Thursday, January 04, 2007

Death* to Tyrants -OR- Snuff Said

(* full and unconditional pardon to American tyrants)

The long-running badly-written dark comedy known as The Saddam Show came to an abrupt yet predictable end when the show's star was executed in the final cellphone snuff video installment of the multi-network reality show. Some have said that the death penalty is too extreme a punishment, even for Saddam Hussein, and that a more appropriate punishment would be a life sentence, allowing the condemned to slowly contemplate his misdeeds and write autobiographies, as was the fate of the contemporaneously-deceased Gerald Ford and his mentor Richard Nixon. Others have contended that a lifetime spent justifying past decisions in endless interviews on Larry King Live is cruel and unusual punishment, prohibited by the US Constitution and Geneva Accords, to which the death penalty provides a quick and merciful escape. Still others argue that most people, given the choice of ruling their own small-to-middle-sized country as an absolute despot for 37 years but knowing at the end they must face the fate of Sadddam Hussein, would happily choose that career path. One imagines Ford and Hussein in a boat crossing the river Styx, each without the money to pay the boatman, but the boatman accepts a song offered by fellow passenger James Brown to save the day.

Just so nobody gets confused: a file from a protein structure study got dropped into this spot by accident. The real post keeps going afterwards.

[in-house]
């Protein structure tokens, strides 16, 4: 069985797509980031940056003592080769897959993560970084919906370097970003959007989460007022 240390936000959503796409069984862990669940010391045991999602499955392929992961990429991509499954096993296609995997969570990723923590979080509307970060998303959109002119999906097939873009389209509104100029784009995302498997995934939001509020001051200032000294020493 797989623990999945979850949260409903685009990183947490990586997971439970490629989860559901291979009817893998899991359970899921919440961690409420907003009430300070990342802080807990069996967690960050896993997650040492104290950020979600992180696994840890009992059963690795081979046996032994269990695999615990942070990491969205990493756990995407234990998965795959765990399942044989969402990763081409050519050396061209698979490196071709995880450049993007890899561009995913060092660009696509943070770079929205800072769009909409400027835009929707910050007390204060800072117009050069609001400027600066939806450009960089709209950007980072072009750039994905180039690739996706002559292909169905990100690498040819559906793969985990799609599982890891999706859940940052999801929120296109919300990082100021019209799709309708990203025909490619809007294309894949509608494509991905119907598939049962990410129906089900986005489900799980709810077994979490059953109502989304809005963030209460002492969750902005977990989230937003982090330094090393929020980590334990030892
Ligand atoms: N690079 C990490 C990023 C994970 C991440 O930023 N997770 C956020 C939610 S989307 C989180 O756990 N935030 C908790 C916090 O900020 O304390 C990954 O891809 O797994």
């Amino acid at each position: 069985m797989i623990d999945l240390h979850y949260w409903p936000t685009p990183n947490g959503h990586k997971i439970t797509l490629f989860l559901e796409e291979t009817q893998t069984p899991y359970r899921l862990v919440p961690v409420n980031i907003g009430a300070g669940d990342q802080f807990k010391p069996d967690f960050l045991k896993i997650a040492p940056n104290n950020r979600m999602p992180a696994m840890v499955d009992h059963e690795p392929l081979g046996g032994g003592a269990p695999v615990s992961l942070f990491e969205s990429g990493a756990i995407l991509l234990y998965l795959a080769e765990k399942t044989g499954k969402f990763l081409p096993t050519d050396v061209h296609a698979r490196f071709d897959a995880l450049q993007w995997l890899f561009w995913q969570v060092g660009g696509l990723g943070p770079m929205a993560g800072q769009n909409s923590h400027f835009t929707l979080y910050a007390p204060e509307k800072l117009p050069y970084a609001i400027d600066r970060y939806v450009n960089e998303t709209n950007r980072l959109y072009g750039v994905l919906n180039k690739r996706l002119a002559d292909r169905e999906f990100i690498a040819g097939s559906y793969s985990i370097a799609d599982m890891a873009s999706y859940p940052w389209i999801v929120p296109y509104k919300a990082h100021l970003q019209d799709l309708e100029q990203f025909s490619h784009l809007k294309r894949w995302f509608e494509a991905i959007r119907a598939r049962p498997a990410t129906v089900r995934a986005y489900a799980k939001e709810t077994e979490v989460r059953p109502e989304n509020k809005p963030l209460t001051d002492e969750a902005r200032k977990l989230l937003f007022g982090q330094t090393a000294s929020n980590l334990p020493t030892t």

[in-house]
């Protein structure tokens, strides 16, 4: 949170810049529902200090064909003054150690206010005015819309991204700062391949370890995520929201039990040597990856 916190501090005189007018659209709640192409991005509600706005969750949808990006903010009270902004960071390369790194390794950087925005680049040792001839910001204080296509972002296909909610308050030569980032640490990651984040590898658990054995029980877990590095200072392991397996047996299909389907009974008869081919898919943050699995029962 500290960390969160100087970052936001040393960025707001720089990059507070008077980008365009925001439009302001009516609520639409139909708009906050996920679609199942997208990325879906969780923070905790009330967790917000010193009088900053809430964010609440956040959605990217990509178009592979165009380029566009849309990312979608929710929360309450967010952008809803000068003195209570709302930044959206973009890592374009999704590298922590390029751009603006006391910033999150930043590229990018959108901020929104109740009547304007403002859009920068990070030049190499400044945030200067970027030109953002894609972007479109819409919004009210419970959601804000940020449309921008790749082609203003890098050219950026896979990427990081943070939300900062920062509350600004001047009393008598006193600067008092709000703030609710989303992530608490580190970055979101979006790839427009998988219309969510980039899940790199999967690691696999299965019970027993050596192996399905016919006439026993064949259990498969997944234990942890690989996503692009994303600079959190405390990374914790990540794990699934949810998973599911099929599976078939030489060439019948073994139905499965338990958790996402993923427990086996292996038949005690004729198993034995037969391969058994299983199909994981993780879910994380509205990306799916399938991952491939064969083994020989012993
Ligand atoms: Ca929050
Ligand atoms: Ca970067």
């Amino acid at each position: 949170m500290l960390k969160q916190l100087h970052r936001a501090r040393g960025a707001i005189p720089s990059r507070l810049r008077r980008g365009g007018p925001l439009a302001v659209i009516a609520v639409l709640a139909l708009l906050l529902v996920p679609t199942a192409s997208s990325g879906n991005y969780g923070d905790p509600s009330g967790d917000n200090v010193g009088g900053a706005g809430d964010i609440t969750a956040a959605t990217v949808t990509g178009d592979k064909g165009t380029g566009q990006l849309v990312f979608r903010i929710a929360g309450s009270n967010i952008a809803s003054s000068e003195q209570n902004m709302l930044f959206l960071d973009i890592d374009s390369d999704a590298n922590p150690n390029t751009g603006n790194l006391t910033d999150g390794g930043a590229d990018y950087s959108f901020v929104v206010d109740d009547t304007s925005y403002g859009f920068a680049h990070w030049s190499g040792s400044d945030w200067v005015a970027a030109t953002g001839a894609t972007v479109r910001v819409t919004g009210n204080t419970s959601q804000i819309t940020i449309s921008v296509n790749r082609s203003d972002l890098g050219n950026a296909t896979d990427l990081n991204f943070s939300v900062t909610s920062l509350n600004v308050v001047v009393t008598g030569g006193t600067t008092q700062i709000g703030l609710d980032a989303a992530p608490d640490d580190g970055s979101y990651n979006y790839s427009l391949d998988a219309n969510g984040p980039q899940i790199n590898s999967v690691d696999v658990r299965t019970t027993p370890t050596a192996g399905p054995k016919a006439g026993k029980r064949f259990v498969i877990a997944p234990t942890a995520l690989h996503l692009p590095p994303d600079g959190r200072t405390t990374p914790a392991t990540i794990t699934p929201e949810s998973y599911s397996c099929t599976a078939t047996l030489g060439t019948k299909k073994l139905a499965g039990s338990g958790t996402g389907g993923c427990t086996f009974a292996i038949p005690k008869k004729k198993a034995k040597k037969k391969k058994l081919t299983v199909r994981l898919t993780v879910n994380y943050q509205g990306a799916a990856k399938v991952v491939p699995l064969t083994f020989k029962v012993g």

I remember Ford's guilty and shameful eyes as he pardoned Nixon, an expression of determination tinged with fear. Perhaps he thought angry mobs would raid the Presidential Palace White House. Or, maybe Nixon's plumbers had threatened him. He seemed less ambiguous in later years; either his acting skills improved or he was well-compensated by the Nixonists.

Justice is good, but hard to come by, and applied unjustly.

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